A successful production of Stephen Sondheim and James Lapine’s Sunday in the Park with George need only heed the advice of its creators. The 1984 musical opens with artist Georges Seurat explaining how to “bring order to the whole.” You do so “through design, composition, balance, light, and harmony.” Few of those elements are on display in City Theater Company’s (CTC's) muddled staging, directed by company cofounders Michael Gray and Tom Shade.
With Sunday, Sondheim and Lapine crafted one of the great artist’s statements of all time. The musical wrestles with the struggle to create meaningful work, the crippling self-doubt that often accompanies genius, and the artist’s painful inability to balance his professional and personal lives. Despite Sondheim’s intricate melodies and notoriously tongue-twisting text, the musical makes simple points, and benefits from a straightforward approach.
Some muss and fuss
Gray and Shade favor a fussier interpretation. Their largely modern-dress production (costumes by Kerry Kristine McElrone and Lauren Elizabeth Peters) takes the frame of a rehearsal, with the opening number slowly transitioning from a table reading into a fully staged tableau. We see George (Brendan Sheehan) fussing with light fixtures and stationing himself in several locations throughout the auditorium, searching for an ideal perspective. It becomes clear he’s not only the painter in this formulation — he’s also the director.
The narrative device occasionally works. After Dot (Jenna Kuerzi), George’s model and muse, complains she’s always stuck posing in the hot sun, George signals and suddenly she’s awash in blinding light (designed by Vicki Neal and Richard A. Kendrick). You can practically feel the heat radiating from her. And I appreciated the trenchant humor of George performing most of “The Dog Song” from the audience, with the stage occupied solely by the stuffed French bulldog he’s sketching.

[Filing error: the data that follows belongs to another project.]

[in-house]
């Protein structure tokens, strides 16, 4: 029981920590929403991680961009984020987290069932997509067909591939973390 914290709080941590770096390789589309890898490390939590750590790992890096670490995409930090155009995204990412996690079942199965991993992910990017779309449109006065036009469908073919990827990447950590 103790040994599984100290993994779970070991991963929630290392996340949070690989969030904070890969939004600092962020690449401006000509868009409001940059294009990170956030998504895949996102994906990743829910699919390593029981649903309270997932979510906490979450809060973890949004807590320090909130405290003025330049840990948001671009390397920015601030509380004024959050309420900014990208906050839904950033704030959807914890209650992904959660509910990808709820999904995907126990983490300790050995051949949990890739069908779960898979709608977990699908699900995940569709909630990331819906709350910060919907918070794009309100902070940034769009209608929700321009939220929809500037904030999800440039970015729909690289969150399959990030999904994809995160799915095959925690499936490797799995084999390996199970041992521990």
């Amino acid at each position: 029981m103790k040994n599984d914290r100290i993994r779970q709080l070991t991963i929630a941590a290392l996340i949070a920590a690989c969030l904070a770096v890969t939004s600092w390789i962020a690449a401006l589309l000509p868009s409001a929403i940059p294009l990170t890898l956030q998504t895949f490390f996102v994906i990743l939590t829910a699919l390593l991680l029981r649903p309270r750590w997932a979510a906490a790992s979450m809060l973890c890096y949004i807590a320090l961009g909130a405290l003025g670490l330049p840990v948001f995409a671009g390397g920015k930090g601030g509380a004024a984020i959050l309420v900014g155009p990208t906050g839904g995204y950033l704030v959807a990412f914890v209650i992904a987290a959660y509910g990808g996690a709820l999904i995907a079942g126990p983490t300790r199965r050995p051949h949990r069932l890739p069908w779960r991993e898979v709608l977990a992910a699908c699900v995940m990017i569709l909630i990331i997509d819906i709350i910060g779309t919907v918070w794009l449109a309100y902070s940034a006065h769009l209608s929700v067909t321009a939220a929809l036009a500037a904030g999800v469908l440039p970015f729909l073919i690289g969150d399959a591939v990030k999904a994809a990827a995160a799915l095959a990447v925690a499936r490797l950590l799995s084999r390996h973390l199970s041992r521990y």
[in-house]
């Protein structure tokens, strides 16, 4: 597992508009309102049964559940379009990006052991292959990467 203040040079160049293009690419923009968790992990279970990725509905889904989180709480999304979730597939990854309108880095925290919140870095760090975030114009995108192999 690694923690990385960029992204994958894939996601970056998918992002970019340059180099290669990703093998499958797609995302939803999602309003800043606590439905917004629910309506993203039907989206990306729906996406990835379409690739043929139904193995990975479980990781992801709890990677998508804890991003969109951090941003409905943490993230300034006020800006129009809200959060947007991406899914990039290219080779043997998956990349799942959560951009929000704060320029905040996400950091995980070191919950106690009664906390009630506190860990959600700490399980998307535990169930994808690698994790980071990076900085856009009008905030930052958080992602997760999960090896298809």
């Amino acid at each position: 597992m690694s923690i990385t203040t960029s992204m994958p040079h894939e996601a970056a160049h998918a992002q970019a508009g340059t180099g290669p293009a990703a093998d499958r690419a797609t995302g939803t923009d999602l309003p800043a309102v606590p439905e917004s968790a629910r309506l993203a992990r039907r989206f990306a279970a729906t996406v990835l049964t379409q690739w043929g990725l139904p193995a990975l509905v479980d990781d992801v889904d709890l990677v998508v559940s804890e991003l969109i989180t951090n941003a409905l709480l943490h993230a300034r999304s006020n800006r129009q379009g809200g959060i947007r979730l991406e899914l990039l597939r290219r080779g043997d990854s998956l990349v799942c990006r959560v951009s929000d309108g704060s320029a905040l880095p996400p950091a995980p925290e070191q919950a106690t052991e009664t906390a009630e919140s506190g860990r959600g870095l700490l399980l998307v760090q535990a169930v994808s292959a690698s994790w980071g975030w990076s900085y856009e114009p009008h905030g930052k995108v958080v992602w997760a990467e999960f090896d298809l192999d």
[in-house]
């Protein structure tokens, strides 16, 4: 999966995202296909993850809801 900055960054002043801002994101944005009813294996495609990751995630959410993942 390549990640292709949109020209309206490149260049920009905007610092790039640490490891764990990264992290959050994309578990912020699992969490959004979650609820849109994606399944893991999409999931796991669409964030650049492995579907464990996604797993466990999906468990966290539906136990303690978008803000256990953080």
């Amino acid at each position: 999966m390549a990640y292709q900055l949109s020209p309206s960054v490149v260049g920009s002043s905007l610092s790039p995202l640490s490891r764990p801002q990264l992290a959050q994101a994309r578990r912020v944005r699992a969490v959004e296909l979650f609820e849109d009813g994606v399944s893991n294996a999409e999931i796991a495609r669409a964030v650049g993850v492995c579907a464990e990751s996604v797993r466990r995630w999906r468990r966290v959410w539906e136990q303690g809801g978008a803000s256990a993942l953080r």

But other choices remain inexplicable. Why do Gray and Shade have three choristers shadow Dot during “Color and Light,” mimicking her every move? The song represents a moment of introspection for a character who may seem outwardly shallow. Crowding the stage with unnecessary bodies robs Dot’s private reflections of their much-needed subtlety.
And why, in the second act — when the action segues from 19th-century Paris to the 1980s New York art scene — do many of those same choristers turn into aggressive museum docents, forcibly shoving Seurat prints into the hands of audience members?
When the perplexed patrons don’t pass the pictures fast enough, the performers turn hostile, sometimes physically tearing them from our hands. Should this represent our ability to appreciate great art? All it really does is distract from the actual scene being played simultaneously, which has a lot more to say than this glib insertion.
A few point of light
Stirring performances from the central couple compensate for some directorial missteps. Sheehan’s warmly expressive bari-tenor voice caresses Sondheim’s melodic lines, but he never rests on his vocal laurels. He conveys both the tortured genius of Seurat and the pressure of expectation that nearly cripples his Act Two alter ego, a visual artist who carries the weight of legacy on his shoulders.
Kuerzi similarly taps into the many facets of Dot’s personality. She’s appropriately funny and flirty in “Everybody Loves Louis,” a paean to settling for life’s simple pleasures. A moment later, she delivers a devastating “We Do Not Belong Together.” Rarely have I heard Dot’s burgeoning cry of self-actualization — “No one is you and no one can be / But no one is me, George / No one is me!” — ring out with such authority. She brings humor and pathos to the second-act role of Marie, Seurat and Dot’s illegitimate daughter.
The supporting company never uniformly rises to the level of Sheehan or Kuerzi, although some standouts emerge. I found Mary Catherine Kelley particularly moving as Seurat’s ailing mother, who implores her son to capture the important moments of life before they pass him by. Tonya Baynes makes an imperious Yvonne in Act One and a nurturing Elaine in Act Two, and Jim Burns is appropriately salty as the Boatman, who rails against the “silly little simpering shopgirls” and “condescending artists.”
A five-piece orchestra renders Sondheim’s score beautifully, with particularly lovely contributions from Steven Zimmerman (saxophone, clarinet, and flute) and Linda Heckert (French horn). But despite the high musical quality, coordination problems between performers and band persist throughout the evening.
Dot returns for the musical’s final scene, where she implores George — now her great-grandson — to “give us more to see.” Sage advice. But in CTC’s case, it’s probably better to learn that less is more.